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Researchers get nanotube chips running at commercial speeds

Nilay Patel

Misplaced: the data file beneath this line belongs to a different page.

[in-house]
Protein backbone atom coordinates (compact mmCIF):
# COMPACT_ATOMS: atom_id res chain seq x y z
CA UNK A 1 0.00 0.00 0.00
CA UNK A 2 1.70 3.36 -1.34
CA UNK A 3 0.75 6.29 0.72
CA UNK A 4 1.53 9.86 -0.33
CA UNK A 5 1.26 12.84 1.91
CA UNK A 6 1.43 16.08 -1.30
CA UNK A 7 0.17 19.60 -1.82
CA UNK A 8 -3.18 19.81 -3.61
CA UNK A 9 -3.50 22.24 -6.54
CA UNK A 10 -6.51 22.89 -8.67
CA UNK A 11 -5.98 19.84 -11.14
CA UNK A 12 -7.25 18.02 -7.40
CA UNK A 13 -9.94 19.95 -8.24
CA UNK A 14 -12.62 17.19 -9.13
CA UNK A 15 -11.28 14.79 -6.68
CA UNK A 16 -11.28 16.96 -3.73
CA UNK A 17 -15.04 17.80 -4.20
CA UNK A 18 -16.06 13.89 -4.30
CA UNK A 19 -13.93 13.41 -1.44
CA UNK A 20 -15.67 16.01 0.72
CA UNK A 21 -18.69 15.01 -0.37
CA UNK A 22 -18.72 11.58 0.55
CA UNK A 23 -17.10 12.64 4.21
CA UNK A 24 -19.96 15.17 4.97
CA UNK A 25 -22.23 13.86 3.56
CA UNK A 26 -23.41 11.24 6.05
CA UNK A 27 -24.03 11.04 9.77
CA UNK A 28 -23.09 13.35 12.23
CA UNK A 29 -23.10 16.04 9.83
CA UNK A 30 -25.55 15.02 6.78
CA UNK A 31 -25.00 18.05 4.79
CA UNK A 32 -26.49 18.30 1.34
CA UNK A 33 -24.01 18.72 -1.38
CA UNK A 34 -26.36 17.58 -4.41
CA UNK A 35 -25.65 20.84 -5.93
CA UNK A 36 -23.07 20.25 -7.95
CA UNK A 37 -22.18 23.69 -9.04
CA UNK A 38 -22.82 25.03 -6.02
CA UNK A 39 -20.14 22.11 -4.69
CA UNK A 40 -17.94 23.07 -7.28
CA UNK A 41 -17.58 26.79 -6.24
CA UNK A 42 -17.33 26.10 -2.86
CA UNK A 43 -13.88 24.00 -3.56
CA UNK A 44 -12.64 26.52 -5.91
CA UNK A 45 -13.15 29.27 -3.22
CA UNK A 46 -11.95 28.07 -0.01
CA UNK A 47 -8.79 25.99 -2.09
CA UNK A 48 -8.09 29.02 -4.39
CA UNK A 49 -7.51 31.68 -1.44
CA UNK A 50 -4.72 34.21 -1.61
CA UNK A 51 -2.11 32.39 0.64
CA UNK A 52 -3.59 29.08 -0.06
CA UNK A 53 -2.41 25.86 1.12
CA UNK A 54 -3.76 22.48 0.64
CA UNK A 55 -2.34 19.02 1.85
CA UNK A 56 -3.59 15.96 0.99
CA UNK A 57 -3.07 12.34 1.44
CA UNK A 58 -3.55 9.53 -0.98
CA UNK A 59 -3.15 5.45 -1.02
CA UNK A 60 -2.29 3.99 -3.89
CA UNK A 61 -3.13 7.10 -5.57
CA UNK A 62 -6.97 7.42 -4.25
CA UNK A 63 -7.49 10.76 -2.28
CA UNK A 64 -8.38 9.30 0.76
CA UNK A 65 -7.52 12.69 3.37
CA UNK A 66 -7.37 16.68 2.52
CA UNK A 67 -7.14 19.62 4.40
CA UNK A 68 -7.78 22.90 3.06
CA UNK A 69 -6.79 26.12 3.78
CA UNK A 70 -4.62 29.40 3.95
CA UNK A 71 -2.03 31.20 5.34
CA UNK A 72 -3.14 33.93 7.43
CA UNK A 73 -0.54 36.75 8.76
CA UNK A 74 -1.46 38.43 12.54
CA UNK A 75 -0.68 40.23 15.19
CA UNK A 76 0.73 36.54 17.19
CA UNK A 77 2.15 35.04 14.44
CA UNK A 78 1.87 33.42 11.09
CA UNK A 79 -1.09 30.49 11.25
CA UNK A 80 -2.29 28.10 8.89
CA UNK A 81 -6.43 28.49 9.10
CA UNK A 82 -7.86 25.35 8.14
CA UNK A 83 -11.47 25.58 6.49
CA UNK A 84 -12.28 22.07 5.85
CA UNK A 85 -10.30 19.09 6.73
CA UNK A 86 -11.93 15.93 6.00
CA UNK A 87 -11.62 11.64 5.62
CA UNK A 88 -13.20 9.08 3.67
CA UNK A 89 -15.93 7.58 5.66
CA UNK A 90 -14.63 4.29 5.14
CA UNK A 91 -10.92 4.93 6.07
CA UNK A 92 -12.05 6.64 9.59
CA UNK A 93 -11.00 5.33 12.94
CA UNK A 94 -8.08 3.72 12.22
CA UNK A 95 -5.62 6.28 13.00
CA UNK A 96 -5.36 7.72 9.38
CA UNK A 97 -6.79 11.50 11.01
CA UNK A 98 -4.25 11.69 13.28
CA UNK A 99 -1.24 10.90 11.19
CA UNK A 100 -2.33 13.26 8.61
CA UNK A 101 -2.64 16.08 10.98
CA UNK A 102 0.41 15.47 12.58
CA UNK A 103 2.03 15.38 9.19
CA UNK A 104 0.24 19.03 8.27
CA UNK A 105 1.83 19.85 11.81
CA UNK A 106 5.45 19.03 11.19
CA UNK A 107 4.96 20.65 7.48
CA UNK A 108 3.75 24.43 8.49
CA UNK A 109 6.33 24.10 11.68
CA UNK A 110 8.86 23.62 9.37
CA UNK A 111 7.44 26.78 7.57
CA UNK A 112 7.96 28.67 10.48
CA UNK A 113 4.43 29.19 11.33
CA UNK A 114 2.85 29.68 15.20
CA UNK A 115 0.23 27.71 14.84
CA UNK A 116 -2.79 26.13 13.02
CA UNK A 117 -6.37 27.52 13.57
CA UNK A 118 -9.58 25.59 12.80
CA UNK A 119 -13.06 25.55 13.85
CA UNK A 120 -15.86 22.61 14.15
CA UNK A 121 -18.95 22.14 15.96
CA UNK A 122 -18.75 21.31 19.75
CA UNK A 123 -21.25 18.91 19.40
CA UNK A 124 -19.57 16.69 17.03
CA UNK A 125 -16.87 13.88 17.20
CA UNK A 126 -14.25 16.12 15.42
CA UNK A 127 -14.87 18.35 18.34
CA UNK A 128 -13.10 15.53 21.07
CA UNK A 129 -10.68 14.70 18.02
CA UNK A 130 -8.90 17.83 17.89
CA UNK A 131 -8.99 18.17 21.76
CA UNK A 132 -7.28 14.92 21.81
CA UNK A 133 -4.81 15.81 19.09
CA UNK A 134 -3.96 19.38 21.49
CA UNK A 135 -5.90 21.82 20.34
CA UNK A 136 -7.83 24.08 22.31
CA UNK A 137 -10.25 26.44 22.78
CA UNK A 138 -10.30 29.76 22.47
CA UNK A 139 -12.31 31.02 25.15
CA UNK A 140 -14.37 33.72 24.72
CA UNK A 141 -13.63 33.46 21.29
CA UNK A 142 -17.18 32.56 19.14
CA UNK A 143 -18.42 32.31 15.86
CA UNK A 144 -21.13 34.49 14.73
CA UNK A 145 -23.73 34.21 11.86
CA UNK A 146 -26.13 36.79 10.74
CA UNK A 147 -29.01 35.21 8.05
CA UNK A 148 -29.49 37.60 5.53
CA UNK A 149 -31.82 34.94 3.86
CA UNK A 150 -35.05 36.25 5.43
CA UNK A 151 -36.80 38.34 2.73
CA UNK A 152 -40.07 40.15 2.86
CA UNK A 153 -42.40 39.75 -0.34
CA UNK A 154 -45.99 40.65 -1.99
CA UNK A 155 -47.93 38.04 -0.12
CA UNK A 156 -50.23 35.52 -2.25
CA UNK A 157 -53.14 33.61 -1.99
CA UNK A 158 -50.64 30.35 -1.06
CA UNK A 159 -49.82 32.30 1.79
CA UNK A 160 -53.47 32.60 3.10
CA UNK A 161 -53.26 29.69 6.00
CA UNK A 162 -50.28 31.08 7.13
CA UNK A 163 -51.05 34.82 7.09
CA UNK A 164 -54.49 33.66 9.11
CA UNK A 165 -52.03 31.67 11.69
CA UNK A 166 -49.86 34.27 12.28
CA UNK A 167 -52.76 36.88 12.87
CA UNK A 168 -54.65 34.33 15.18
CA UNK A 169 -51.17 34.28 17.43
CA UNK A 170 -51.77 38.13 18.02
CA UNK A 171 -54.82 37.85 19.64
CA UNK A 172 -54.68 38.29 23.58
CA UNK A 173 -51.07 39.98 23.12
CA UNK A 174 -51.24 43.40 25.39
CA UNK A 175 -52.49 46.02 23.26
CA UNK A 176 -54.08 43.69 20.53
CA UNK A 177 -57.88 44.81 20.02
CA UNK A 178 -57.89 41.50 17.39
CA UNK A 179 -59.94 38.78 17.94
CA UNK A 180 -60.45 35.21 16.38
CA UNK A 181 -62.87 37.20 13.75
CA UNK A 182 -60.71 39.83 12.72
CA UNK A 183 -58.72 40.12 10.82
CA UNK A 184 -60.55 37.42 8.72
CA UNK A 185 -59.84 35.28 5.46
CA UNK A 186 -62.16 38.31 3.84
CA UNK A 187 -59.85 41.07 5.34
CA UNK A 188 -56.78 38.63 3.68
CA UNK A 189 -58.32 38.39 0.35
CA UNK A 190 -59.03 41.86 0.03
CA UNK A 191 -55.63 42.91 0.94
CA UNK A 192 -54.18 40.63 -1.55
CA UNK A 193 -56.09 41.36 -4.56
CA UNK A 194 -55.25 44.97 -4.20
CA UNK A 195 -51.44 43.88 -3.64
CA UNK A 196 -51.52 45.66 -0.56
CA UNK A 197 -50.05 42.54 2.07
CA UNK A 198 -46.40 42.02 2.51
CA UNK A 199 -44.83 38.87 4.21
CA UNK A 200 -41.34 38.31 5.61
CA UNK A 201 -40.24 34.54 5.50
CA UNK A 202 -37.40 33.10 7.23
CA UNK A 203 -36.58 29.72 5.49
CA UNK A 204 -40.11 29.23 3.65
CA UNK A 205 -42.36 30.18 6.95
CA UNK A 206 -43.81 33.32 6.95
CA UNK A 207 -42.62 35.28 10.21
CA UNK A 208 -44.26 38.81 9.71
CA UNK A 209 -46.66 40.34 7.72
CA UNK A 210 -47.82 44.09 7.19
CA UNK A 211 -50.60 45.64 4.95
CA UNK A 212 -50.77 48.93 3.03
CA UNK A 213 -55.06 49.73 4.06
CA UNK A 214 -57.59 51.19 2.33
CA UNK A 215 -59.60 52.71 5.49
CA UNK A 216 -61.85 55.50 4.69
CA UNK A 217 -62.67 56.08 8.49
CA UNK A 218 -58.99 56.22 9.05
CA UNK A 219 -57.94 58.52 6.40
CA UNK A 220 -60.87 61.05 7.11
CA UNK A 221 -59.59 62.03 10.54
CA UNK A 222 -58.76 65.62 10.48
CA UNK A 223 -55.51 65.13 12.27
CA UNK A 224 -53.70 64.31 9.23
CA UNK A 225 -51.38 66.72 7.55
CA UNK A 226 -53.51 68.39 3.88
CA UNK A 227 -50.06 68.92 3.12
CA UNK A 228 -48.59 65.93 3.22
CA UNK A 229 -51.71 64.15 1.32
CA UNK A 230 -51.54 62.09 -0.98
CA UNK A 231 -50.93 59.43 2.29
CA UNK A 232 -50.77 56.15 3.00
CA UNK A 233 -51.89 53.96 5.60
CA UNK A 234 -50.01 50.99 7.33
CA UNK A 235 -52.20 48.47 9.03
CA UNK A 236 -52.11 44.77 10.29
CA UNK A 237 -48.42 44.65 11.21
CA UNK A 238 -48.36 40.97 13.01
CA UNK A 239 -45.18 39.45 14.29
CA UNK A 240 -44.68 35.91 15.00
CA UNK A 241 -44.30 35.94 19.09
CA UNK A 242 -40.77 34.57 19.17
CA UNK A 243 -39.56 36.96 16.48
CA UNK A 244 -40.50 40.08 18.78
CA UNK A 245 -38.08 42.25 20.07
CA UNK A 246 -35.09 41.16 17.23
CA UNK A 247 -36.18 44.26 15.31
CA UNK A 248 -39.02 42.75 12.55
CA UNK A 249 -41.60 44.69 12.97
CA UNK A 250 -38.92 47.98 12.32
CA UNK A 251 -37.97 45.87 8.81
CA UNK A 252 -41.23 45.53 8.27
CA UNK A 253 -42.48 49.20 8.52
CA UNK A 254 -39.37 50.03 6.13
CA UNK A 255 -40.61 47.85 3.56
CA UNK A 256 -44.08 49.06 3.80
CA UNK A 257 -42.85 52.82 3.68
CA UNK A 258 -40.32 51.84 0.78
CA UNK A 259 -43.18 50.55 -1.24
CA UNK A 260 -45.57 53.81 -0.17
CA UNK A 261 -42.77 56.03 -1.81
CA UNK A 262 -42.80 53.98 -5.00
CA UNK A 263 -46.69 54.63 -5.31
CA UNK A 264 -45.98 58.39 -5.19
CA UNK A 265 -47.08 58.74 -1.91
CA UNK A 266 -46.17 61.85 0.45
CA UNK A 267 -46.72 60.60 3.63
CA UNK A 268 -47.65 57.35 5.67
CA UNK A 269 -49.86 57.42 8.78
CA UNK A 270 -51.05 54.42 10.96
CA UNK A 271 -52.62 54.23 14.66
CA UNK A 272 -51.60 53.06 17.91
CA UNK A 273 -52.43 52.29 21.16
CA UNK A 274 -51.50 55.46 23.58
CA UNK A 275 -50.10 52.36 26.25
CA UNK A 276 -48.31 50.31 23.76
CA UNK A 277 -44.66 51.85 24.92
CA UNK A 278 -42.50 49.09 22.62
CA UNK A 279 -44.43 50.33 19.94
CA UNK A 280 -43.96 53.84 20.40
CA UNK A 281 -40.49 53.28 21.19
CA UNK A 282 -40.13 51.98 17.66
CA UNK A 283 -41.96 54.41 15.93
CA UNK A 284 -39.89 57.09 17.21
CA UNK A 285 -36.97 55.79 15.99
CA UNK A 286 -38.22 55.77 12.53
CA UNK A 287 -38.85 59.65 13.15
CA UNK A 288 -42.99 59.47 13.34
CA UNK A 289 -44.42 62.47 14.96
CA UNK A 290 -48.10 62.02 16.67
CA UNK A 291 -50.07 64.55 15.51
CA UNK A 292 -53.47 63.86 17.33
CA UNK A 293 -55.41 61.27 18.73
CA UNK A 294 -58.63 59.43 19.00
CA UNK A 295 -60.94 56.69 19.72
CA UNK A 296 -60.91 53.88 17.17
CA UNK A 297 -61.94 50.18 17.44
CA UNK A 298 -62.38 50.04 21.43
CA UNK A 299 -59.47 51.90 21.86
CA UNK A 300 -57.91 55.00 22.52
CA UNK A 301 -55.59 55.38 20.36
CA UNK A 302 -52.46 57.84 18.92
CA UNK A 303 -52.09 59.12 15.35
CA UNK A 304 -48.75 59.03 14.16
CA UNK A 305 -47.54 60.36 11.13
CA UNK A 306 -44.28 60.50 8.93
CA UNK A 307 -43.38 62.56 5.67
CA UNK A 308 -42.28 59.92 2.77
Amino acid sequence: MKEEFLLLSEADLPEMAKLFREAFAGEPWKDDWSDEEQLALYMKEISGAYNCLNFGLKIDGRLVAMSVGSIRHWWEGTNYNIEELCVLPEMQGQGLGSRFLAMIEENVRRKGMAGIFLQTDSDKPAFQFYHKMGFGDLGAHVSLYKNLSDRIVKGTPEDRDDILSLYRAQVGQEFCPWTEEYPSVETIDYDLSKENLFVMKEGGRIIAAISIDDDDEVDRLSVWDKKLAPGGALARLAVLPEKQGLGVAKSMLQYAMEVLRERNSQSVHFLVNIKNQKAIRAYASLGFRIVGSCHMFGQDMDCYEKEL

Carbon nanotubes have a ton of promise, and we've seen a lot of prospective applications for the tech, but researchers at Stanford, working with Toshiba, have managed to demonstrate the first use of nanotubes in chips that run at commercially-viable speeds. The chip features 256 ring oscillators and packs over 11,000 transistors in just one hundredth of a square inch. When wired with the nanotubes and powered up, the chip ran at speeds between 800MHz and 1.06GHz -- not desktop speeds, to be sure, but still promising. The team says that while the experiment bodes well for the future, we shouldn't expect any direct applications yet -- but you know we're dreaming of tiny implantable supercomputers anyway.

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